Terwillegar Dog Park is huge and you will feel like you’ve been transported out of the city; it’s wonderful! There is a dog beach here too – just be careful of the currents. I’ve witnessed more than one small dog 2015-10-02 14.21.28get caught up. Luckily, it’s almost always very shallow. There are so many great trails to follow in this park that I don’t think I’ve even covered them all yet. There are short walks and long walks depending on what your pup needs. We have encountered coyotes in this park too, so keep an eye out.

Mill Creek Ravine is another gem. There are lots of places to access this park so check out a map before you go. The creek is stunning and the trail follows it through the trees. There are some cool wooden walkways that cross the trails and give it a great atmosphere. My dogs love to play in the creek too; they chase sticks as they get pulled downstream. It’s very shallow and safe.

Gold Bar Park also has an off-leash trail that runs along the river. This trail is stunning in the fall, although I enjoy it year-round. We park at Rundle, Gold Bar, or Capilano Park depending on how far we want to walk. There are lots of joggers and cyclists on this trail so make sure your dog is good with that. The river banks are a little high here (one time my dog couldn’t make it back up and we had to lift her) so be careful with smaller dogs. There are lots of pretty vistas and you can walk across the pedestrian bridges.

Neighbourhood Off-Leash Dog Parks

2015-12-17 15.11.21We are lucky enough to live right beside a small off-leash dog park – it’s been a great way to get to know our neighbours and their dogs. We’ve also explored quite a few of these mini parks around the city. They are often hard to find if you’re not from the neighbourhood and don’t often have many services, but they are cute and quiet. The City of Edmonton has a map to help you find them – there might be one closer to you than you think! Some of these parks are near busy roads and aren’t fenced. Even though my dogs have a really strong recall, we avoid the areas near the road just to be safe. We’ve really enjoyed hunting down these little neighbourhood parks and visiting places we haven’t been before!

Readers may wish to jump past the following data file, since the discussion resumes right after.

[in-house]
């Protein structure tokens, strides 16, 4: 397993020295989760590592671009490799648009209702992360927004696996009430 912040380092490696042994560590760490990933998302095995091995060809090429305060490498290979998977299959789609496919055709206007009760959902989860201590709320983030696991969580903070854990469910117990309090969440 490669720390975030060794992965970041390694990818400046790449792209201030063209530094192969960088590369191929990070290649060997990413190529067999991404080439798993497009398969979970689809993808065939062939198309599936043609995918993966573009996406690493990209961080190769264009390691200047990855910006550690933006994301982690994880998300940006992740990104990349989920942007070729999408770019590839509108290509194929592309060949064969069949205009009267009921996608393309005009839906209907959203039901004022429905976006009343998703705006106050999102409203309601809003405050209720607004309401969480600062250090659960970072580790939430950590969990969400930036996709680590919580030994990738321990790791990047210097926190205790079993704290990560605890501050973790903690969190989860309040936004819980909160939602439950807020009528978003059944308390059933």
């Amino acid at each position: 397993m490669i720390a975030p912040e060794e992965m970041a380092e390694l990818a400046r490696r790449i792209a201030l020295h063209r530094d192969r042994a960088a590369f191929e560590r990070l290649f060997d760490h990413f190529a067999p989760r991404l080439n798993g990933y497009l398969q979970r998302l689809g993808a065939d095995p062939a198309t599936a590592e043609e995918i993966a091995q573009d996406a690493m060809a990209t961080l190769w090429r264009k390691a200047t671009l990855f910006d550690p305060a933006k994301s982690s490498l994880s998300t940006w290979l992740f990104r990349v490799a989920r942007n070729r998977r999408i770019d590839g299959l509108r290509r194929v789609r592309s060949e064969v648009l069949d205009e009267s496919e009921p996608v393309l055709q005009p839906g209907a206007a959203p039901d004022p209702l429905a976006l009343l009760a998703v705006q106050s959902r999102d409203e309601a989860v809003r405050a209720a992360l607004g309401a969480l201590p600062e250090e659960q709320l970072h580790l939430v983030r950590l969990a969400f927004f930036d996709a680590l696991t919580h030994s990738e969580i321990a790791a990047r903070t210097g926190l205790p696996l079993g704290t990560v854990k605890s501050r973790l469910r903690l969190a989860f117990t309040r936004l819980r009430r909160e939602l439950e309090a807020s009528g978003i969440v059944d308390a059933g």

Fenced Dog Parks in Sherwood Park, Leduc and Spruce Grove

If you’re looking for a fenced dog park, you’re going to have to head out of town. The parks in Sherwood Park, Leduc, and Spruce Grove are fenced and none of them are too far of a drive.
Deermound Off-Leash Park just outside Sherwood Park on Highway 21 and Township Road 522 is beautiful. Besides the open field, there is a lovely trail through the forest – bring your boots in the spring because it gets a bit flooded. There is a fence for most of the park, however some of the areas leading into the surrounding neighbourhoods aren’t fenced.2015-12-17 15.10.08

Leduc K9 Off-Leash Park has been convenient for us when we had time to kill before picking someone up at the airport, but it’s worth a visit just for fun too! The entire park is fenced and it’s never been busy when we’ve been there. Airplanes fly quite close overhead so fearful dogs might not enjoy it as much.

Cpl. Jim Galloway Memorial Off Leash Area in Spruce Grove is another great fenced park. This one has a separate area for small dogs too! Again, this is another park that is never too busy when we’ve visited.

If you’re looking for a fenced dog park in Edmonton, you can check out Central Bark at the Edmonton Humane Society. It’s a members only fenced park with a fee; membership fees go to maintain the park. They also have a separate area for small dogs.

Have I missed any really great dog parks? Do you have a favourite?